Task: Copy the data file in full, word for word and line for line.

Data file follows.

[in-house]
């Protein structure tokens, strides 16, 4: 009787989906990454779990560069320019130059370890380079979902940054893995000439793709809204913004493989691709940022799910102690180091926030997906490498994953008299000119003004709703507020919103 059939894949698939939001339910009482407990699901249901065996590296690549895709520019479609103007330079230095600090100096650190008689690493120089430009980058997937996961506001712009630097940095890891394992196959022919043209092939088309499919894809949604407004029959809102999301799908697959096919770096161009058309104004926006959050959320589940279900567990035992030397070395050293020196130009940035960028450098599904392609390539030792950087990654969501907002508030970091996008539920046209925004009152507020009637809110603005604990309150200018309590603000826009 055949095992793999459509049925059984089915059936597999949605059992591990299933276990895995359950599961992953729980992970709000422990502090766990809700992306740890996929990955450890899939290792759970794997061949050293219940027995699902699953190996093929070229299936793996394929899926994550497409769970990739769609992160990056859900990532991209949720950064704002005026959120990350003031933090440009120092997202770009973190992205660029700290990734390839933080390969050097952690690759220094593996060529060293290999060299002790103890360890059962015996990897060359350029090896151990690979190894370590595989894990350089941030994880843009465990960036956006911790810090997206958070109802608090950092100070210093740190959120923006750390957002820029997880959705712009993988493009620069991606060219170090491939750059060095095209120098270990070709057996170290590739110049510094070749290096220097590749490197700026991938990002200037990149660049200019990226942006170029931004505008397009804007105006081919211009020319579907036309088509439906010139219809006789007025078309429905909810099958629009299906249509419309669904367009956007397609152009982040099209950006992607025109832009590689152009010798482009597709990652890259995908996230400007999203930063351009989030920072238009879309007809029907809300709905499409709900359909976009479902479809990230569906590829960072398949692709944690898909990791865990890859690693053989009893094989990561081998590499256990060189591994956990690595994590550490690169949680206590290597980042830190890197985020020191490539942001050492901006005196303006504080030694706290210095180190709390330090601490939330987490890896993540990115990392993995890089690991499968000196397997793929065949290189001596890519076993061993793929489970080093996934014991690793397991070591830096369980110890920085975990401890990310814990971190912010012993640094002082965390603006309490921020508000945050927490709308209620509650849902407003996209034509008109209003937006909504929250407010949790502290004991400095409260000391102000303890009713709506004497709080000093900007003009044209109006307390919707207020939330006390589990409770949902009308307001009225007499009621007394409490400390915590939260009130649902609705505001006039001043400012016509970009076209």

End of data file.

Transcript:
[in-house]
């Protein structure tokens, strides 16, 4: 009787989906990454779990560069320019130059370890380079979902940054893995000439793709809204913004493989691709940022799910102690180091926030997906490498994953008299000119003004709703507020919103 059939894949698939939001339910009482407990699901249901065996590296690549895709520019479609103007330079230095600090100096650190008689690493120089430009980058997937996961506001712009630097940095890891394992196959022919043209092939088309499919894809949604407004029959809102999301799908697959096919770096161009058309104004926006959050959320589940279900567990035992030397070395050293020196130009940035960028450098599904392609390539030792950087990654969501907002508030970091996008539920046209925004009152507020009637809110603005604990309150200018309590603000826009 055949095992793999459509049925059984089915059936597999949605059992591990299933276990895995359950599961992953729980992970709000422990502090766990809700992306740890996929990955450890899939290792759970794997061949050293219940027995699902699953190996093929070229299936793996394929899926994550497409769970990739769609992160990056859900990532991209949720950064704002005026959120990350003031933090440009120092997202770009973190992205660029700290990734390839933080390969050097952690690759220094593996060529060293290999060299002790103890360890059962015996990897060359350029090896151990690979190894370590595989894990350089941030994880843009465990960036956006911790810090997206958070109802608090950092100070210093740190959120923006750390957002820029997880959705712009993988493009620069991606060219170090491939750059060095095209120098270990070709057996170290590739110049510094070749290096220097590749490197700026991938990002200037990149660049200019990226942006170029931004505008397009804007105006081919211009020319579907036309088509439906010139219809006789007025078309429905909810099958629009299906249509419309669904367009956007397609152009982040099209950006992607025109832009590689152009010798482009597709990652890259995908996230400007999203930063351009989030920072238009879309007809029907809300709905499409709900359909976009479902479809990230569906590829960072398949692709944690898909990791865990890859690693053989009893094989990561081998590499256990060189591994956990690595994590550490690169949680206590290597980042830190890197985020020191490539942001050492901006005196303006504080030694706290210095180190709390330090601490939330987490890896993540990115990392993995890089690991499968000196397997793929065949290189001596890519076993061993793929489970080093996934014991690793397991070591830096369980110890920085975990401890990310814990971190912010012993640094002082965390603006309490921020508000945050927490709308209620509650849902407003996209034509008109209003937006909504929250407010949790502290004991400095409260000391102000303890009713709506004497709080000093900007003009044209109006307390919707207020939330006390589990409770949902009308307001009225007499009621007394409490400390915590939260009130649902609705505001006039001043400012016509970009076209």